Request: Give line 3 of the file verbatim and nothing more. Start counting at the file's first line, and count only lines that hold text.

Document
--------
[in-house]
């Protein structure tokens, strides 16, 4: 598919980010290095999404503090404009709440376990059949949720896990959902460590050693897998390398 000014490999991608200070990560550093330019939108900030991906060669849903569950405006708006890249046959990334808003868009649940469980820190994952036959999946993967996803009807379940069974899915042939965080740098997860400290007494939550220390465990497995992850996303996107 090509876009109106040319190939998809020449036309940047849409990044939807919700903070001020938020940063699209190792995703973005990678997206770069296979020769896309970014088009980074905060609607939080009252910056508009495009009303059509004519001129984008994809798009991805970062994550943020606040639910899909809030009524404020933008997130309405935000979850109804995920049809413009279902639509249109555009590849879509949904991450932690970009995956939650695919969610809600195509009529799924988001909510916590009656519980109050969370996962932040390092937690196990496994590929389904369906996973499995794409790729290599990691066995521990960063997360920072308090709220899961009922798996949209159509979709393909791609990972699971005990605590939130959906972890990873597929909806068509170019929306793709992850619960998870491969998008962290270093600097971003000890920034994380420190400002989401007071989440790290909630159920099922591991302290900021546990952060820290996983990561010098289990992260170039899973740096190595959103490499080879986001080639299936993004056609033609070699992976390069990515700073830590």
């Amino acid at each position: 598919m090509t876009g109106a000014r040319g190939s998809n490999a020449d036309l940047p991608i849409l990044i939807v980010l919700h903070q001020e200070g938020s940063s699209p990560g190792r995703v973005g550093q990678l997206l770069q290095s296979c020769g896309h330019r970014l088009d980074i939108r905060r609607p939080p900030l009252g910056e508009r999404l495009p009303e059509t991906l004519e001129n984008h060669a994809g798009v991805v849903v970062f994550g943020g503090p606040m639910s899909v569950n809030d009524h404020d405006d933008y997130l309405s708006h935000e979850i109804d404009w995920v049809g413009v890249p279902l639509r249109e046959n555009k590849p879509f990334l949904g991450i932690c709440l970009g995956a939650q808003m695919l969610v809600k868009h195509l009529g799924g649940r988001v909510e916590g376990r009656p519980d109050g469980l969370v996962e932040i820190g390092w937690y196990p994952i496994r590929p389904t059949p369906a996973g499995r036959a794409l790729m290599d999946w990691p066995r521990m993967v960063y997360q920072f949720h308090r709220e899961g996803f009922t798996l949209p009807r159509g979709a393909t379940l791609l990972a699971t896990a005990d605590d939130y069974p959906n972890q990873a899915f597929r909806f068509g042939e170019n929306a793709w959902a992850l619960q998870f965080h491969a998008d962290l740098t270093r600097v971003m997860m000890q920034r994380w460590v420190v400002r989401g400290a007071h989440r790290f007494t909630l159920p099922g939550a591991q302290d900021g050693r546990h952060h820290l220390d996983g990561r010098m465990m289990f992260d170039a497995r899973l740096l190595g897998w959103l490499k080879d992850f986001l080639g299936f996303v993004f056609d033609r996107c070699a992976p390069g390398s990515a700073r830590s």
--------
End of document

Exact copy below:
């Amino acid at each position: 598919m090509t876009g109106a000014r040319g190939s998809n490999a020449d036309l940047p991608i849409l990044i939807v980010l919700h903070q001020e200070g938020s940063s699209p990560g190792r995703v973005g550093q990678l997206l770069q290095s296979c020769g896309h330019r970014l088009d980074i939108r905060r609607p939080p900030l009252g910056e508009r999404l495009p009303e059509t991906l004519e001129n984008h060669a994809g798009v991805v849903v970062f994550g943020g503090p606040m639910s899909v569950n809030d009524h404020d405006d933008y997130l309405s708006h935000e979850i109804d404009w995920v049809g413009v890249p279902l639509r249109e046959n555009k590849p879509f990334l949904g991450i932690c709440l970009g995956a939650q808003m695919l969610v809600k868009h195509l009529g799924g649940r988001v909510e916590g376990r009656p519980d109050g469980l969370v996962e932040i820190g390092w937690y196990p994952i496994r590929p389904t059949p369906a996973g499995r036959a794409l790729m290599d999946w990691p066995r521990m993967v960063y997360q920072f949720h308090r709220e899961g996803f009922t798996l949209p009807r159509g979709a393909t379940l791609l990972a699971t896990a005990d605590d939130y069974p959906n972890q990873a899915f597929r909806f068509g042939e170019n929306a793709w959902a992850l619960q998870f965080h491969a998008d962290l740098t270093r600097v971003m997860m000890q920034r994380w460590v420190v400002r989401g400290a007071h989440r790290f007494t909630l159920p099922g939550a591991q302290d900021g050693r546990h952060h820290l220390d996983g990561r010098m465990m289990f992260d170039a497995r899973l740096l190595g897998w959103l490499k080879d992850f986001l080639g299936f996303v993004f056609d033609r996107c070699a992976p390069g390398s990515a700073r830590s």